The Brooks River in Katmai National Park, Alaska, is a world-famous site from which to view and photograph brown bears catching salmon at a small waterfall. Each year from late June until the end of July, salmon numbering in the hundreds of thousands run into the river! Midway up the river the salmon meet a six foot high waterfall known as Brooks Falls. As they mass in the pools beneath it and jump the falls, the salmon are vulnerable to bears.

The bears concentrate at the Falls where they compete for a chance to fish. Each bear must learn how to fit into the crowd of competing bears so that it gets enough food to prosper. For the largest dominant bears this process is simple. They consistently catch the most fish, more than three times what subadults catch and as much as twice what adult females and smaller males catch. The secret of success is controlling the best fishing spots. The bears feast on salmon which contains 4,600 calories, much of it in fat, the nutrient which bears can use most efficiently.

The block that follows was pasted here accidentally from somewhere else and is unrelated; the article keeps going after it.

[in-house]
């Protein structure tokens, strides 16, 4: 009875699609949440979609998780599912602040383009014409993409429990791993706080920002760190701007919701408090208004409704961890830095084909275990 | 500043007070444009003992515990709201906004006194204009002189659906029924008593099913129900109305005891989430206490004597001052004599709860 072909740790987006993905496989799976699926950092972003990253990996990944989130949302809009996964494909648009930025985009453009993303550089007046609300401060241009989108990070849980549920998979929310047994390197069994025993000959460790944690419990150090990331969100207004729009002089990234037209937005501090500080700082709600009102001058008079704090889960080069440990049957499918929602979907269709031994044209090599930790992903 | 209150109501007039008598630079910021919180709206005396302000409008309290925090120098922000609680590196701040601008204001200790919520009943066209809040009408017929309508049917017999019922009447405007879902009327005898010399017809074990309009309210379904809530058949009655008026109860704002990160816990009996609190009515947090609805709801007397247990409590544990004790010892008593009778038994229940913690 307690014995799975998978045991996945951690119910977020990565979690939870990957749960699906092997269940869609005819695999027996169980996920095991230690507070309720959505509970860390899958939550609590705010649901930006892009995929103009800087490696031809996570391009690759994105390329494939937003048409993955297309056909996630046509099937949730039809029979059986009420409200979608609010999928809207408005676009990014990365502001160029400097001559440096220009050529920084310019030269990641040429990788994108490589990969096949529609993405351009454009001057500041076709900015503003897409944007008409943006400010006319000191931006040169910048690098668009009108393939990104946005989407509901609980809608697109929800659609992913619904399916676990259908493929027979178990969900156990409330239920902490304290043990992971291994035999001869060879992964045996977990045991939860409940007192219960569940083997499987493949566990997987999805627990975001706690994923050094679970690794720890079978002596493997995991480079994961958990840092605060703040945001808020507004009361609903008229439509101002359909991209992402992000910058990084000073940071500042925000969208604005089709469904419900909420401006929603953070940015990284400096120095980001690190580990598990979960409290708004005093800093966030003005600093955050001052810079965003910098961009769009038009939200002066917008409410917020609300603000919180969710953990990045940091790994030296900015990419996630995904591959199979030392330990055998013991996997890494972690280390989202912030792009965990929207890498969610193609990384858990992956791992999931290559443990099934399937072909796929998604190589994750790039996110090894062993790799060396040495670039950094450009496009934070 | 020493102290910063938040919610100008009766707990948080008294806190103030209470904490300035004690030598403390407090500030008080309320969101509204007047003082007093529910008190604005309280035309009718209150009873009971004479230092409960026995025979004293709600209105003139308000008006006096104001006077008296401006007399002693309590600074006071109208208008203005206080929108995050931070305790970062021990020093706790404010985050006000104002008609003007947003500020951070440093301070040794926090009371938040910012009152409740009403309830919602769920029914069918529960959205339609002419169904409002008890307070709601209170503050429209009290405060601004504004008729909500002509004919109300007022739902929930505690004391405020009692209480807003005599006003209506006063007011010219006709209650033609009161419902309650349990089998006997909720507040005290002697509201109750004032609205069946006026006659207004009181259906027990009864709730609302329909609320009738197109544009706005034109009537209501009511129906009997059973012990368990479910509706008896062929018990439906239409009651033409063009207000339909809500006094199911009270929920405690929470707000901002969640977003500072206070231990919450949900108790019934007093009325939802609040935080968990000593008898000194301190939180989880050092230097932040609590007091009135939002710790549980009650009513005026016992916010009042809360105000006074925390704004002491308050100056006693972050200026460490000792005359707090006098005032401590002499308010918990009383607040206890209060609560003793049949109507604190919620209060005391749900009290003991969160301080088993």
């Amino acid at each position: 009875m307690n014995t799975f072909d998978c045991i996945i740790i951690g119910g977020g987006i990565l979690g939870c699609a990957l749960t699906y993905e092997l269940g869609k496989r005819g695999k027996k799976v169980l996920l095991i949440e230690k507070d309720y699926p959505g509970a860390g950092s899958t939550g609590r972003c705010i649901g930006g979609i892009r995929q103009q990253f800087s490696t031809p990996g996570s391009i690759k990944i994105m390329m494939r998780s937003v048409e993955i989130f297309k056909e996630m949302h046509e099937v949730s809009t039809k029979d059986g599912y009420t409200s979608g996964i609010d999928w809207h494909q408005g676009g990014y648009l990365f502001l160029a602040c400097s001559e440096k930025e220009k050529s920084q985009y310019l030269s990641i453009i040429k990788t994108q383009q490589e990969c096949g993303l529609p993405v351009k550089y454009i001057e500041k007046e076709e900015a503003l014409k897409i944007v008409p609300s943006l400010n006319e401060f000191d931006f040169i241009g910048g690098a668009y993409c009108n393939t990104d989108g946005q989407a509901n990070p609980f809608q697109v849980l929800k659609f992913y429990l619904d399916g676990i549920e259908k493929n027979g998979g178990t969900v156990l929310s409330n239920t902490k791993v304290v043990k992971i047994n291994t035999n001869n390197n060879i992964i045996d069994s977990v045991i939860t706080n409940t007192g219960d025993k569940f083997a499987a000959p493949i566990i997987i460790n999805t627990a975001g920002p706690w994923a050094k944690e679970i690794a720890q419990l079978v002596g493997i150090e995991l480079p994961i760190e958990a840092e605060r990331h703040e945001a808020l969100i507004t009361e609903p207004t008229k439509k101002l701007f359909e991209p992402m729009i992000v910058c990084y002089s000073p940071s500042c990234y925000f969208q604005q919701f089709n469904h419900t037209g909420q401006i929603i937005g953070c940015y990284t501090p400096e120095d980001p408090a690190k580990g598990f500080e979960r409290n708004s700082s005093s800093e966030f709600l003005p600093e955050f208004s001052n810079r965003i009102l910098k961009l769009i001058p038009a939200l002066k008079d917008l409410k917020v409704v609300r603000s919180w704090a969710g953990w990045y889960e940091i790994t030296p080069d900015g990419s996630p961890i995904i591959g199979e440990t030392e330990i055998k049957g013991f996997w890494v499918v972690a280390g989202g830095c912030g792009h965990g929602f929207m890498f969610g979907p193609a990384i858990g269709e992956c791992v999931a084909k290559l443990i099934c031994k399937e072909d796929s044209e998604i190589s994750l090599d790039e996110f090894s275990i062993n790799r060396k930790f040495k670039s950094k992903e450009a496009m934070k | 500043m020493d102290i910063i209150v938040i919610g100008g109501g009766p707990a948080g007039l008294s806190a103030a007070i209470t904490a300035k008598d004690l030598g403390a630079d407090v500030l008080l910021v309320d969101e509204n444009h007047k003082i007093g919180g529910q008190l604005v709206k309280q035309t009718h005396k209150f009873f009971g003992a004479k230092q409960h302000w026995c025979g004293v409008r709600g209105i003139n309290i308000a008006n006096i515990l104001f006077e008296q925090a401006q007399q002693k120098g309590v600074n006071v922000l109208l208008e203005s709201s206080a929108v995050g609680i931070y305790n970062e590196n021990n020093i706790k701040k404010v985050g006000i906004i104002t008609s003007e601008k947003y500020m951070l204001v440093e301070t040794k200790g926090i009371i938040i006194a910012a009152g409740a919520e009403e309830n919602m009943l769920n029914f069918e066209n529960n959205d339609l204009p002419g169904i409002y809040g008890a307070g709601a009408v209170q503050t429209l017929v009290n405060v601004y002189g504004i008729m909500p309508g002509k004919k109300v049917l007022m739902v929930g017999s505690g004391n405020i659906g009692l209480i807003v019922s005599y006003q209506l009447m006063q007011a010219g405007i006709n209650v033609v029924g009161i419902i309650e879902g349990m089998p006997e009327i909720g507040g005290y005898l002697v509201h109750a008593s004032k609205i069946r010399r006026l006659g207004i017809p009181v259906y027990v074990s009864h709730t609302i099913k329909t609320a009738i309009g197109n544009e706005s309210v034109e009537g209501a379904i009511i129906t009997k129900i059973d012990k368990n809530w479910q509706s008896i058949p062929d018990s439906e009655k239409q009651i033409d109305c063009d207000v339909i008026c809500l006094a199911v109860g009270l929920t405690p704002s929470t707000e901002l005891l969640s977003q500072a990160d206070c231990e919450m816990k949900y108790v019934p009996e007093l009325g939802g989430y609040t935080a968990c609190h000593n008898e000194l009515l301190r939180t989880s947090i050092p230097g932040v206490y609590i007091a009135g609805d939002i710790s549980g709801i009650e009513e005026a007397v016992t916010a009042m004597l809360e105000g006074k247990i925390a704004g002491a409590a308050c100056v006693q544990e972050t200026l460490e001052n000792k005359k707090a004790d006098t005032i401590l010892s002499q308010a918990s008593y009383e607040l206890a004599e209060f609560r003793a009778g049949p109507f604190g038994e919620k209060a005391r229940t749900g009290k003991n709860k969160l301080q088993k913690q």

Like humans who fish, bears use many different methods to catch salmon. Some snorkel at the base of the falls and try to trap salmon between their front legs or catch a sluggish fish in their mouths. Others fish downstream, splashing around to drive the panicky salmon into shallow water where they are easier to catch. Sometimes a bear positions itself at the upper edge of the falls and catches a salmon in midair as the fish leaps up. Three or four fish may jump at once which can confuse the bear so much that he misses all of them!!!

Brooks River is a unique place where both bears and humans can interact peacefully. The peaceful coexistence of these two species at such high densities is amazing given the often desperate nature of the competition among the bears!!

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